iShopper's Friends... Follow Us and We'll Follow Back!

Tuesday, October 31, 2017

The Ten Things To Think About When Buying Abroad



Moving abroad, or buying a second home abroad is exciting and full of new opportunities. Maybe that’s why you are moving; to have new opportunities available to you in life, in love or even in work. Or maybe you’re moving because you feel in love with somewhere on vacation or traveling. But in amongst the planning, packing, travelling, and choosing of your new home, there are parts of moving abroad that people don’t tend to think about. Like the political stance of the country they are moving to, or the significant cultural differences you should probably be aware of.


But one of the most important things you should be aware of before moving abroad is the different living expectations in other countries. Not just the various types of buildings, but the methods of housing within those countries, and any relevant information you should know about owning a house in that country.


A lot of the time you will need to secure a visa or a living permit before being able to buy a property in certain countries, and sometimes you have to live in the country for a certain amount of time just to achieve that permit. There can also be a lot of restrictions on what you can buy and where you can buy just because you’re not a native citizen - which does make sense when most citizens have a hard time getting onto the property ladder without the houses being prioritized to foreigners.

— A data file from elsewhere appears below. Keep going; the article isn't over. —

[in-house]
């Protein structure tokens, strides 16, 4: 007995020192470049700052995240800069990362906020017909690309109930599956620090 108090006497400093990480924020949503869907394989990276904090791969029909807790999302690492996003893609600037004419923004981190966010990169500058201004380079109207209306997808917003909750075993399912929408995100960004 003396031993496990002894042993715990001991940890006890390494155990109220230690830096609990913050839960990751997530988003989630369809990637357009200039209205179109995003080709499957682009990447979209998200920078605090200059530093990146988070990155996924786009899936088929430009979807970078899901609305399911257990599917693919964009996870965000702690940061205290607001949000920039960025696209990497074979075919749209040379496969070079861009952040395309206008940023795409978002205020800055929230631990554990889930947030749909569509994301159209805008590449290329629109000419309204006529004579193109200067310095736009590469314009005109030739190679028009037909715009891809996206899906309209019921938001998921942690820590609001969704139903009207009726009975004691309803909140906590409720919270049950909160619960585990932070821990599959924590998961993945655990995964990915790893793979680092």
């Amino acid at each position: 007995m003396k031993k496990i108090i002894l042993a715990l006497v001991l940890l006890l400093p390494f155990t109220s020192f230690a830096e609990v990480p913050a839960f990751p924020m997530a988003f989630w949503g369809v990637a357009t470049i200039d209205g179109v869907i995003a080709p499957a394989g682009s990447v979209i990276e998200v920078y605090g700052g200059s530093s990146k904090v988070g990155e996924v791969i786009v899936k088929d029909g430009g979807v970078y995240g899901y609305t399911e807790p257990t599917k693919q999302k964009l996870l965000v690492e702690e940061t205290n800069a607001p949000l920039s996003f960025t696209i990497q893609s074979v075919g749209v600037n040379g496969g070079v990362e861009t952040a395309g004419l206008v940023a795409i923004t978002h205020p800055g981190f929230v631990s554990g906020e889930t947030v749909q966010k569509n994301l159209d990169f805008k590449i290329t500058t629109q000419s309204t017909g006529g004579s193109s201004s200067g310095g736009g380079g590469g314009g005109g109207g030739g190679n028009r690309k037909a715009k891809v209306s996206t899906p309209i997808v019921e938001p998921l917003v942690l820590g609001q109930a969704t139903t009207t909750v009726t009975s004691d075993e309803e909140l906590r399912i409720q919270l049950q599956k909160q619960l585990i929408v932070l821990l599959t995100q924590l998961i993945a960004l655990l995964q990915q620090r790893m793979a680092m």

Affording It


The move itself will be pricey, there’s no getting around it. And living in a new country might be more expensive than you thought - particularly if you are moving to a major city within the country. New York is more expensive than Richmond, Virginia for example. Spend some time saving and doing some research.


Work It


The easiest way to know if you can afford the move is to know that you have a job waiting for you on the other side. If work is the reason you are moving then great - but make sure that it is a stable and confirmed role. Negotiate your contract so that it is airtight, have everything in writing, and uphold your end of the contract.


You will also need to see whether or not you will need a visa, and if so which kind. There are over a hundred different types of visa’s within the US alone, so make sure you are applying for the right one.


Finding The Right Place


Finding your new home might take longer than you think, it would be a miracle if you woke up one day wanting to move abroad, called someone and had something secured by that evening. It doesn’t work like that. You can look at local (in that country) estate sites like this one for Bekasi in Indonesia: http://rumahdijual.com/bekasi/rumah-harapan-indah. Or you can use local (to you) travel real estate agents to help you source your new home.


Politics


Each country is racked with its own political differences, some are worse than others, and some seem better than they actually are. Consider the political feel of the country, or area of that country, that you are moving to. The difference between one place and the next may be extreme. It is worth researching and understanding the politics of your chosen country before you move.